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You could say it was
the cost of that war that causes most present day liberal politicians
to identify themselves as progressives. But my faith in the basic
aspirations of the domestic programs of Lyndon Johnson, and before
him Kennedy, Stevenson, Truman and Roosevelt, just won't permit
me to accept your Eleanor Roosevelt Award as anything other than
an old time, unrepentant, unreconstructed, tax-and-spend, bleeding
heart, die-hard liberal Democrat.
I believe in the value
of social programs, a safety net, regulation, and an active government.
I have no problem professing
this because I love my day job -- making movies. I want to keep
making them. I have the great luxury of not having a career as a
politician and I can still say what I want to say.
As an old friend of mine
once said to me, "The greatest gift God can give a man is to
enjoy the sound of his own voice. And the second greatest gift is
to get somebody to listen to it." And for that tonight I humbly
So my happily calling
myself a liberal and dissenting from the centrist approach of the
current candidates for the Democratic nomination for President requires
no particular bravery. I have so much less to lose.
I have no campaign consultant.
No pollsters. I have no reason to placate the DLC (sometimes called
the Democratic Leisure Class, sometimes the Defense Lobby Corporation)
or the DNC or any source of campaign money that so dominates the
lives of career public servants today. I happen to be married to
the most breathtaking woman on the planet, have three kids and a
fourth on the way, and I can continue what one right wing columnist
suggested: "The improbable pursuit of acting in movies with
leading ladies half my age."
Speaking of improbability,
six weeks ago, several of the grand mentioners of the media began
to mention me as what most people of sound mind would call a "highly
improbable candidate for the Democratic nomination for President."
I responded only that "that seemed extremely unlikely. It's
not that I don't have things to say, but there must be somebody
better than me." Having said nothing publicly since (I've been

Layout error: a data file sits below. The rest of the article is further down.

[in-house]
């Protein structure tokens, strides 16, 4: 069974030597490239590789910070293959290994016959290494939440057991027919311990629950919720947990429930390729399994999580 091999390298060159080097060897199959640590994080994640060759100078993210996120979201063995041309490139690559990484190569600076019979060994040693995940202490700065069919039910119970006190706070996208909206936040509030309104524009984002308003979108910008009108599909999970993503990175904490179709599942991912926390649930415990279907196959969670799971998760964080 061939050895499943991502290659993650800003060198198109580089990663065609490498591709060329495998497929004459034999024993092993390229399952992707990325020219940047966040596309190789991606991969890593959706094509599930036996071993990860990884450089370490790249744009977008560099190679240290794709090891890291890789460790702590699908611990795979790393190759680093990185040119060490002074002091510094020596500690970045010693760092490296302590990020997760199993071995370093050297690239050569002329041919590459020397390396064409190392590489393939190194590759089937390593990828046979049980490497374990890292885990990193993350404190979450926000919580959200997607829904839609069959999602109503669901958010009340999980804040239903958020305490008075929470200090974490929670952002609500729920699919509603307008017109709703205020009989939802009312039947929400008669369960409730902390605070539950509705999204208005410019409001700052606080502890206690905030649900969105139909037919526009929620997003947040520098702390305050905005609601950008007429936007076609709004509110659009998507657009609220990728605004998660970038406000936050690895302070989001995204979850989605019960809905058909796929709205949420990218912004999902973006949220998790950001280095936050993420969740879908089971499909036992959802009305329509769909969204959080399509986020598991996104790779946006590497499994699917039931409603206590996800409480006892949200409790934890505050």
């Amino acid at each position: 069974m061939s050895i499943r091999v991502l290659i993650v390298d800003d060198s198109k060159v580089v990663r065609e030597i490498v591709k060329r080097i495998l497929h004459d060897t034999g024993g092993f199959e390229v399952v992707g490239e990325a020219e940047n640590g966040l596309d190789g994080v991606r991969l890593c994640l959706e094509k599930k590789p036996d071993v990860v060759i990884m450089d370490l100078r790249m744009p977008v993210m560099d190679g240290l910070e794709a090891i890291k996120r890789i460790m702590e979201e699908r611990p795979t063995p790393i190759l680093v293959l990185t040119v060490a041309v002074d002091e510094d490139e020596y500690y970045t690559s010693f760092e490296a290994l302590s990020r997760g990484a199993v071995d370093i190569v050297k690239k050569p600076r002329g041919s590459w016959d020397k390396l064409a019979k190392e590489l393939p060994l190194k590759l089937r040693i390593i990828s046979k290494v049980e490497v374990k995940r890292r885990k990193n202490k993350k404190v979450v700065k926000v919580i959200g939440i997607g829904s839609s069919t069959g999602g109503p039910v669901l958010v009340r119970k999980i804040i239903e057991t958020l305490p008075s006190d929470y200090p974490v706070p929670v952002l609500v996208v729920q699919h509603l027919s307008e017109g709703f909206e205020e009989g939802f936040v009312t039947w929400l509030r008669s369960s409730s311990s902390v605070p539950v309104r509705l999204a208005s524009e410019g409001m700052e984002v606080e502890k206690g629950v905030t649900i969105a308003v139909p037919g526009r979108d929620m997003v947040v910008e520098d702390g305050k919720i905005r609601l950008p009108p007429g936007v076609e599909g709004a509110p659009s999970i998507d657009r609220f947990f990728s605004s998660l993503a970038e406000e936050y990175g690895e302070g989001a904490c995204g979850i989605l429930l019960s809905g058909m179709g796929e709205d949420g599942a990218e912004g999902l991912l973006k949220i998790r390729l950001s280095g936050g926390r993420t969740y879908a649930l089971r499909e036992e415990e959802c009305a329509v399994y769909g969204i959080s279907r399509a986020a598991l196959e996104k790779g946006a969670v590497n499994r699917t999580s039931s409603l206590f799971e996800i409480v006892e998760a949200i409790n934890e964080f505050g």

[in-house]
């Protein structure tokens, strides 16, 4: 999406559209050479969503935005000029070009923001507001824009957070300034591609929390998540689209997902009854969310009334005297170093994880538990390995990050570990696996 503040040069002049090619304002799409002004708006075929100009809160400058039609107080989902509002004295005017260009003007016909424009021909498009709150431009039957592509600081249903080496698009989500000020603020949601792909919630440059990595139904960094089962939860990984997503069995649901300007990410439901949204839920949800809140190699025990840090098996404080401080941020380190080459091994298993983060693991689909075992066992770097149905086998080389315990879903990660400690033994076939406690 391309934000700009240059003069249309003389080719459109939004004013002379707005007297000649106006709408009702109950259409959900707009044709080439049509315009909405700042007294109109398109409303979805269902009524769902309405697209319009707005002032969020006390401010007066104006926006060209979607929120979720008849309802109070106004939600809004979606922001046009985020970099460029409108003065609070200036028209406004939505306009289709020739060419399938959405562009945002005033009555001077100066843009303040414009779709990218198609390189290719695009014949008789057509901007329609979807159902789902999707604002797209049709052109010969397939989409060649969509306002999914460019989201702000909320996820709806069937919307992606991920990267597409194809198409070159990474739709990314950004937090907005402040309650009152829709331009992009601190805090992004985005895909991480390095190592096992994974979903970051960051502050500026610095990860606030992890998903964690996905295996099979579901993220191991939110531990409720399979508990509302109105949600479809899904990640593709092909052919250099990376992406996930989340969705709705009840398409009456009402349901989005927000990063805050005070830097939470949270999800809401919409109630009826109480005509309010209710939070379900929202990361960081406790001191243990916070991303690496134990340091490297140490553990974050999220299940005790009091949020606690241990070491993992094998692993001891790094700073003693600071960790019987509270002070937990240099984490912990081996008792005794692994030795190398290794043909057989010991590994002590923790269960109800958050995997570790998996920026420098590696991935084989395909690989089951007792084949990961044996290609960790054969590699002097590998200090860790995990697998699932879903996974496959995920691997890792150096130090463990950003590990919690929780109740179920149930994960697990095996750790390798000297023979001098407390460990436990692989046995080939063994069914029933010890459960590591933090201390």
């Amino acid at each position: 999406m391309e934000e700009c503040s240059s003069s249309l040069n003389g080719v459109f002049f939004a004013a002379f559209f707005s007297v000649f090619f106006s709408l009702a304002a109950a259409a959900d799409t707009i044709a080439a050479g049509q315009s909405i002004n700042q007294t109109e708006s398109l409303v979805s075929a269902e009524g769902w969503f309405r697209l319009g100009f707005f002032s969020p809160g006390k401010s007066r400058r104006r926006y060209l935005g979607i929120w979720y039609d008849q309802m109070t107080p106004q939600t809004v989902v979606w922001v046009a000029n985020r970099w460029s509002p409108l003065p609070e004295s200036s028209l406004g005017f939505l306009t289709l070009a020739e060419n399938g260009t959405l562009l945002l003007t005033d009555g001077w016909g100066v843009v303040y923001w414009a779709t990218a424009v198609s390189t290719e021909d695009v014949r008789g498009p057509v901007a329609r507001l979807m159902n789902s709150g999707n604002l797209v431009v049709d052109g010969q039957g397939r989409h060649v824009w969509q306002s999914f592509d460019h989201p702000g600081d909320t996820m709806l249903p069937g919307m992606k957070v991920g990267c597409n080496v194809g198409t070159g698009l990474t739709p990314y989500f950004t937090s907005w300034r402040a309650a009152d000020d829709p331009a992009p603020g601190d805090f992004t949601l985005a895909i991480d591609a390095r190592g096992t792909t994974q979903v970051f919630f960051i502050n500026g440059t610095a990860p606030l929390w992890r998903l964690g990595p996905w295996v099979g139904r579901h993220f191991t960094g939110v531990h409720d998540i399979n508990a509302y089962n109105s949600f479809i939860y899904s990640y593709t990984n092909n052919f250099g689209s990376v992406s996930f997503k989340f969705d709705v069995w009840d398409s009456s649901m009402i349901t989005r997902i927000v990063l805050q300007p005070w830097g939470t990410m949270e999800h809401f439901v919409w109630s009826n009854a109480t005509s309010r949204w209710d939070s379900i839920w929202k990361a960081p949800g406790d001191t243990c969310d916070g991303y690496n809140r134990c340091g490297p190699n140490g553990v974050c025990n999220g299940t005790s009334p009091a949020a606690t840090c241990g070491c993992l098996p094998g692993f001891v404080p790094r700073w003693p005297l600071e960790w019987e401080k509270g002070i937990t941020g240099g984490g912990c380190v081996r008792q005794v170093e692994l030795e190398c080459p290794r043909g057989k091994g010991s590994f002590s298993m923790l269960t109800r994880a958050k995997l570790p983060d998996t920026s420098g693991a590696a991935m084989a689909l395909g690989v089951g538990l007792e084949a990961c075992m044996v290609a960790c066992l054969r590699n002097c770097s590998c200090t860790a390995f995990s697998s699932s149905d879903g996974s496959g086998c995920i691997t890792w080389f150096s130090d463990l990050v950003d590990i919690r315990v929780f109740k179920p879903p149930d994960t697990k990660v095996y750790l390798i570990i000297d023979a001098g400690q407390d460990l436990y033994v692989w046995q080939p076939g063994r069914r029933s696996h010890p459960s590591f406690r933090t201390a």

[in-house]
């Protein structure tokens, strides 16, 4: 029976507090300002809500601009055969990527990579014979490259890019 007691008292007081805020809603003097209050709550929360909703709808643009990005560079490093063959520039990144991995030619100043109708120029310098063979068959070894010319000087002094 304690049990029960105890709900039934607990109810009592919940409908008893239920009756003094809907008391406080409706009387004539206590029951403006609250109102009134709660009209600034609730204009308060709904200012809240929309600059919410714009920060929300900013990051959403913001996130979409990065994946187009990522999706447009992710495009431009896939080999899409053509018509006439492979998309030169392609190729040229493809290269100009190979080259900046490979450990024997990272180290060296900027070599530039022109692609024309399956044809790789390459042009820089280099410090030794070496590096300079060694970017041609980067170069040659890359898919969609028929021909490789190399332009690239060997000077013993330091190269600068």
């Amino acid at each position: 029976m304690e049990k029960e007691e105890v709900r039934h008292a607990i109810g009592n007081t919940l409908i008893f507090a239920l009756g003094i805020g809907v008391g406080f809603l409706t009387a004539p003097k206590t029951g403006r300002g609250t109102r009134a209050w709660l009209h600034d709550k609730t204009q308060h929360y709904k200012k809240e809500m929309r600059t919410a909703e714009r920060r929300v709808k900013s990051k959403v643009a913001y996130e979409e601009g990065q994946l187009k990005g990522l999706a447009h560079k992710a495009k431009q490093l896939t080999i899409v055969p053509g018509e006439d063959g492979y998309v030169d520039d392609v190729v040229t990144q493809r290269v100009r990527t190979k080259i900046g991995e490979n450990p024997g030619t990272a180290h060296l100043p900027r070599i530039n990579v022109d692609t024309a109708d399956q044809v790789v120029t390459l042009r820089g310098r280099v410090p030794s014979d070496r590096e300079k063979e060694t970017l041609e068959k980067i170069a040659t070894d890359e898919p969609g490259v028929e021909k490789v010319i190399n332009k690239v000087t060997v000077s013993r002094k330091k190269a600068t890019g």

on a listening tour of my house for those six weeks), tonight seems
not a moment too soon to speak up.
The present Administration
deserves a lot of sympathy for having to cope with ruthless Republican
Congresses. But in what Paul Wellstone calls the Democratic Wing
of the Democratic Party, when we hear the record of the political
bargains of the past 7 years cosmeticized and spun back to the public
as "progress", we have to object.
After Theodore Roosevelt,
progress in this century has always been made by Democrats -- but
by Democrats who were fighting to the end for what they believed
in, not settling for what they could get. By changing public opinion
polls, not following them. By spending popularity, not hoarding
The big advances -- Social
Security, the welfare safety net, the minimum wage, the Marshall
Plan, Civil Rights, voting rights, Medicare, Medicaid, food stamps,
federal aid to education, the war on poverty, Head Start, job training
-- have all been made by Democrats who wouldn't give up the fight.
Surely, the admirable,
honest, centrist Vice President knows that if the objective in the
present Administration has been to honor the historic mission of
his party, it hasn't been really fought for let alone achieved.
But he is a loyal friend. Clearly, there are very few people of
such high character or loyalty as the Vice President. Having a Gore
Administration would give him the opportunity to show that loyalty
to the more than 100 million Americans left behind in the economic
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